Venezuela’s opposition leader Juan Guaidó gave an address [HT; FP] at dawn, calling on citizens and the military to back him in the “final phase” of his efforts to end President Nicolás Maduro’s government. He urged Venezuelans to “immediately cover the streets,” Foreign Policy reports:
Standing in front of uniformed men near the La Carlota air force base, Guaidó, the head of the country’s National Assembly, who declared himself the country’s interim president on Jan. 10 told viewers that he is moving to end Maduro’s “usurpation” of power… As Venezuela’s ongoing political crisis escalates, both those fighting for Maduro’s exit and those loyal to him are seeking to seize the media narrative at this volatile moment.
Guaidó urged supporters to take to the streets for “nonviolent” action, The Post adds:
● Maduro’s government denounced a “coup” attempt by a “reduced group of military officials,” and leaders called on supporters to surround the presidential palace.
● The military presence in Caracas increased, and tear gas was fired outside La Carlota military base.
● “Multiple Internet services” are currently being “restricted” in Venezuela, according to a monitoring service.
Spain’s caretaker government has called for a bloodless and peaceful transition to a democratic presidential election in Venezuela, AP adds.
Republican senator Marco Rubio, who has been a vocal supporter of attempts to topple Maduro, tweeted his support: “After years of suffering freedom is waiting for people of
#Venezuela. Do not let them take this opportunity from you,” The Guardian reports. “Now is the moment to take to the streets in support of your legitimate constitutional government. Do not allow this moment to slip away. It may not come again,” Rubio added.
Russian military personnel flying into Venezuela in recent weeks were likely sent to ensure the nation’s sophisticated S-300 surface-to-air missiles remain a credible deterrent to any U.S. military action against the government of socialist President Nicolas Maduro, according to defense analysts in Latin America, the U.S. and Russia, VOA’s Martin Arostegui adds:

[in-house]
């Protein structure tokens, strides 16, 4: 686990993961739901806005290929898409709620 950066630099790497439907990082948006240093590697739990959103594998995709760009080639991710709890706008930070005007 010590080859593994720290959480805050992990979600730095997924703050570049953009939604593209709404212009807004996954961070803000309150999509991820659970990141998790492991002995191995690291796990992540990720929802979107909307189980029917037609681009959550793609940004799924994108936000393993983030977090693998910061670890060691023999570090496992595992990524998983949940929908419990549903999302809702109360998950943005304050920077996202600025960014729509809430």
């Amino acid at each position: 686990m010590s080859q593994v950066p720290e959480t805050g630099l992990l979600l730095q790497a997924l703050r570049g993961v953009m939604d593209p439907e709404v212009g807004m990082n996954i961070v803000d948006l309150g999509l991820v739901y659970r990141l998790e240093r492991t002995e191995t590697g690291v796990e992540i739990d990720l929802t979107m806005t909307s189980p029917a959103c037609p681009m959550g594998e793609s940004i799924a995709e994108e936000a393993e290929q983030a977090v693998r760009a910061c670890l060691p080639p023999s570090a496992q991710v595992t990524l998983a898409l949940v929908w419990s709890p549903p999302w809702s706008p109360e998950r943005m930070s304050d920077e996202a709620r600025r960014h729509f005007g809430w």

Analysts say the Russian military contingent, which reportedly arrived in late March, included air defense specialists with the necessary skills to ensure the decade-old missiles can be kept operational in spite of Venezuela’s crumbling infrastructure and frequent power failures.
Supporters of the late Venezuelan president, Hugo Chávez, in the ruling United Socialist Party of Venezuela (PSUV) should have a place at the table in a democratic Venezuela, said US Special Representative for Venezuela Elliott Abrams, the Atlantic Council’s David A. Wemer reports:
Gabriela Ramirez, a former ombudswoman for the Venezuelan Supreme Court of Justice and supporter of Chavismo who broke with Maduro’s regime over his disrespect for the constitution, argued that there are many Chavez supporters who think Maduro “is twisting the foundations of Chavismo.”
She stressed that reaching out to this growing number of disaffected Chavistas is crucial as they “can serve as a bridge to some of the popular sectors that supported Chavismo.” Crucially, this outreach will need to explain “that this transition is not about retaliation.”